Floppy diskette backup and restoration

If you have an internal floppy drive (or a USB floppy drive that your system supports booting-to) then this is an appropriate and effective way of both creating and restoring the MBR and of storing the backup file onto. Unfortunately more and more systems no longer ship with floppy drives and by no means do all PCs support booting to USB drives. MBRWizard provides a DOS based version which can be added to a DOS boot floppy diskette. You could do worse than grab the Driver Free Disk For BIOS Flashing and then add whatever backup utility/utilities you want to run from it. It is just a very clean boot diskette with the maximum available space for the user to avail of. It is thus very suitable for BIOS Flashing (hence its name) but it can always be used as a minimalist boot floppy for other functions. You can, of course, use any other DOS/Win9X boot diskette (often called a startup disk) of your choice. Apart from MBRWizard there are other DOS-based MBR utilities that you can use in a similar manner from a boot floppy. These include TerabyteUnlimited's MBRWork 1.07b and DIY DataRecovery's MBRTool 2.2/2.3. Make sure you read the documentation from all these utilities - particularly before doing any restorations.

MBRTool now comes with a Windows installer that can help you create a bootable floppy or CD. MBRTool is probably the easier to use of these two DOS programs. When giving the backup file a name (using MBRTool) don't attempt to give it any file extension. This will be done automatically by the program and helps to identify the HDD in question. Thus it uses .128 for the first HDD and .129 for the second and so on. This also helps to avoid overwriting the wrong drive when restoring the MBR from the file. One caution about saving data to floppy diskettes is that they are not safe places for important data. Diskettes easily become corrupt/inaccessible and so the back-up files should be copied somewhere else to be properly secure.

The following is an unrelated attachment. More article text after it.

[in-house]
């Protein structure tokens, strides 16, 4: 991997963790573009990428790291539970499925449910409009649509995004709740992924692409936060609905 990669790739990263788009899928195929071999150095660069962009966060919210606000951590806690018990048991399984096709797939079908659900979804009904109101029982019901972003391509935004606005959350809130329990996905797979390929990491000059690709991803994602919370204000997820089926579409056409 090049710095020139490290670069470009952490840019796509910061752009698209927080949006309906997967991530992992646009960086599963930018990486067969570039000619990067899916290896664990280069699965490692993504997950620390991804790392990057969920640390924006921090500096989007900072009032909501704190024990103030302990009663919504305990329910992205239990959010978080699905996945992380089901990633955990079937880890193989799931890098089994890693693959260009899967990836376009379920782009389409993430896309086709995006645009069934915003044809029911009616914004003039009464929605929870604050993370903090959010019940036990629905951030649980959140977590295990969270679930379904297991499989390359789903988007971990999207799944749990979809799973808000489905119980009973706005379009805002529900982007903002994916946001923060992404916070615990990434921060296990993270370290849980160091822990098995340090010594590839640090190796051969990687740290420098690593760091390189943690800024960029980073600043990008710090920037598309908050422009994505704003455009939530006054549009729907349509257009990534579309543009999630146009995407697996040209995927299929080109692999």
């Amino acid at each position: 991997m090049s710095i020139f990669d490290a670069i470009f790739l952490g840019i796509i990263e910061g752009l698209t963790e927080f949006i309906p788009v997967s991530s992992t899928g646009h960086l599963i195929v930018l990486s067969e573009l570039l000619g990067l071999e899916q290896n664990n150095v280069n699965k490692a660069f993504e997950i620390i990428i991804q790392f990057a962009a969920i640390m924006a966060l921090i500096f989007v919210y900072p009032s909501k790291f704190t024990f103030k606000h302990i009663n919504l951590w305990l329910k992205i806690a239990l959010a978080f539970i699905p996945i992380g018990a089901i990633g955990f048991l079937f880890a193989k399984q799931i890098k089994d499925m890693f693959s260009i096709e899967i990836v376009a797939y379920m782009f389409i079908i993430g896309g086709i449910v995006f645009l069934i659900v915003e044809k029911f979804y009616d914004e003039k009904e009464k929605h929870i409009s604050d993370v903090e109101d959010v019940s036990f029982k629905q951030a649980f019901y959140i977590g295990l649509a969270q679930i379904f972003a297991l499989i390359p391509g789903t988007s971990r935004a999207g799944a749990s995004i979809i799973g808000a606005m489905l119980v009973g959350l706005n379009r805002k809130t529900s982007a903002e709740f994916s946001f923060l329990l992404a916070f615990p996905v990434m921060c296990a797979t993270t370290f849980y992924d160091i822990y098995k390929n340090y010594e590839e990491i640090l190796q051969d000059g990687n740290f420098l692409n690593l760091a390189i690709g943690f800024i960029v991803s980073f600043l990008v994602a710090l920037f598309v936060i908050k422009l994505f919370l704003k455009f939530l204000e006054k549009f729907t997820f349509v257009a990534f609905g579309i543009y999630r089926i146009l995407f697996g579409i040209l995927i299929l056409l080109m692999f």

It is also possible to run Linux from a floppy and TomsRtBt Tiny Linux is one such example. We have found one important llimitation with its hardware support since we have only been able to identify the floppy drive and internal IDE drives with it. USB and SATA drives have not, in our hands, been identifiable on it. Once the kernel has loaded the Linux boot floppy can be removed and a FAT formatted floppy inserted in its place. This can be mounted and the MBR backup of any IDE drive then made into that mounted folder - or in other words onto the FAT floppy diskette. The next sections deal with how to use fdisk, cd, ls, mkdir and mount along with the dd command to create and restore MBR backup files.

The Linux dd utility